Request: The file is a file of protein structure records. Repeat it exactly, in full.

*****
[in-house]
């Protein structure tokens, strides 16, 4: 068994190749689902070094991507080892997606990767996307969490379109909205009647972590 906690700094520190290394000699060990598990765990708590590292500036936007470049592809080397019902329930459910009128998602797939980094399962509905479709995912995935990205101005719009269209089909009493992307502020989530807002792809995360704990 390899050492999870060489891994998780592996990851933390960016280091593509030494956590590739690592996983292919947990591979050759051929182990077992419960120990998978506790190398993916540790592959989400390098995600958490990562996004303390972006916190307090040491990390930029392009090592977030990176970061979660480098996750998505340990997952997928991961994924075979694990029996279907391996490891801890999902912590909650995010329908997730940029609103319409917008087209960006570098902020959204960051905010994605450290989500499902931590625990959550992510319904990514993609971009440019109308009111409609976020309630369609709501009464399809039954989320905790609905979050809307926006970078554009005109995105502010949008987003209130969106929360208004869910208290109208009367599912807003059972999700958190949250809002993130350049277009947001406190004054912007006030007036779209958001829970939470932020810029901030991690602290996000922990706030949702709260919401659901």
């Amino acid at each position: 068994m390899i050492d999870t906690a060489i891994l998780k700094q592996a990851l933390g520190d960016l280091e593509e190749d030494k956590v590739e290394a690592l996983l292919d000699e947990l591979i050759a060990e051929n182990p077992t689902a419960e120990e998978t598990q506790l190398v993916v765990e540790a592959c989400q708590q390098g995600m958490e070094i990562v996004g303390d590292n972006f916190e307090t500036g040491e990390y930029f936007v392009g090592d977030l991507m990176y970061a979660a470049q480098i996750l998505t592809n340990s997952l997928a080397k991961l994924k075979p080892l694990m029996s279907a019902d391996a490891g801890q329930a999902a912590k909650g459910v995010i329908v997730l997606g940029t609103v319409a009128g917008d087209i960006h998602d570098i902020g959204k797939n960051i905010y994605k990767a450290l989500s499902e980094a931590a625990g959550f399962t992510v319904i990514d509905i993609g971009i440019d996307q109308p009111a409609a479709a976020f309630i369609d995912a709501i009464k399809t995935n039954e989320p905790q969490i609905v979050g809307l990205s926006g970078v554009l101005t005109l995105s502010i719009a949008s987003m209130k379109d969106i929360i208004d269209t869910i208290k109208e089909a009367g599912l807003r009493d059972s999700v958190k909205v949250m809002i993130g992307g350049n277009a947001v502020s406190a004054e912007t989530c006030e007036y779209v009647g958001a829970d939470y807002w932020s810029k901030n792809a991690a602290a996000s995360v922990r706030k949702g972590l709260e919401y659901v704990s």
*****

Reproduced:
[in-house]
């Protein structure tokens, strides 16, 4: 068994190749689902070094991507080892997606990767996307969490379109909205009647972590 906690700094520190290394000699060990598990765990708590590292500036936007470049592809080397019902329930459910009128998602797939980094399962509905479709995912995935990205101005719009269209089909009493992307502020989530807002792809995360704990 390899050492999870060489891994998780592996990851933390960016280091593509030494956590590739690592996983292919947990591979050759051929182990077992419960120990998978506790190398993916540790592959989400390098995600958490990562996004303390972006916190307090040491990390930029392009090592977030990176970061979660480098996750998505340990997952997928991961994924075979694990029996279907391996490891801890999902912590909650995010329908997730940029609103319409917008087209960006570098902020959204960051905010994605450290989500499902931590625990959550992510319904990514993609971009440019109308009111409609976020309630369609709501009464399809039954989320905790609905979050809307926006970078554009005109995105502010949008987003209130969106929360208004869910208290109208009367599912807003059972999700958190949250809002993130350049277009947001406190004054912007006030007036779209958001829970939470932020810029901030991690602290996000922990706030949702709260919401659901």
């Amino acid at each position: 068994m390899i050492d999870t906690a060489i891994l998780k700094q592996a990851l933390g520190d960016l280091e593509e190749d030494k956590v590739e290394a690592l996983l292919d000699e947990l591979i050759a060990e051929n182990p077992t689902a419960e120990e998978t598990q506790l190398v993916v765990e540790a592959c989400q708590q390098g995600m958490e070094i990562v996004g303390d590292n972006f916190e307090t500036g040491e990390y930029f936007v392009g090592d977030l991507m990176y970061a979660a470049q480098i996750l998505t592809n340990s997952l997928a080397k991961l994924k075979p080892l694990m029996s279907a019902d391996a490891g801890q329930a999902a912590k909650g459910v995010i329908v997730l997606g940029t609103v319409a009128g917008d087209i960006h998602d570098i902020g959204k797939n960051i905010y994605k990767a450290l989500s499902e980094a931590a625990g959550f399962t992510v319904i990514d509905i993609g971009i440019d996307q109308p009111a409609a479709a976020f309630i369609d995912a709501i009464k399809t995935n039954e989320p905790q969490i609905v979050g809307l990205s926006g970078v554009l101005t005109l995105s502010i719009a949008s987003m209130k379109d969106i929360i208004d269209t869910i208290k109208e089909a009367g599912l807003r009493d059972s999700v958190k909205v949250m809002i993130g992307g350049n277009a947001v502020s406190a004054e912007t989530c006030e007036y779209v009647g958001a829970d939470y807002w932020s810029k901030n792809a991690a602290a996000s995360v922990r706030k949702g972590l709260e919401y659901v704990s």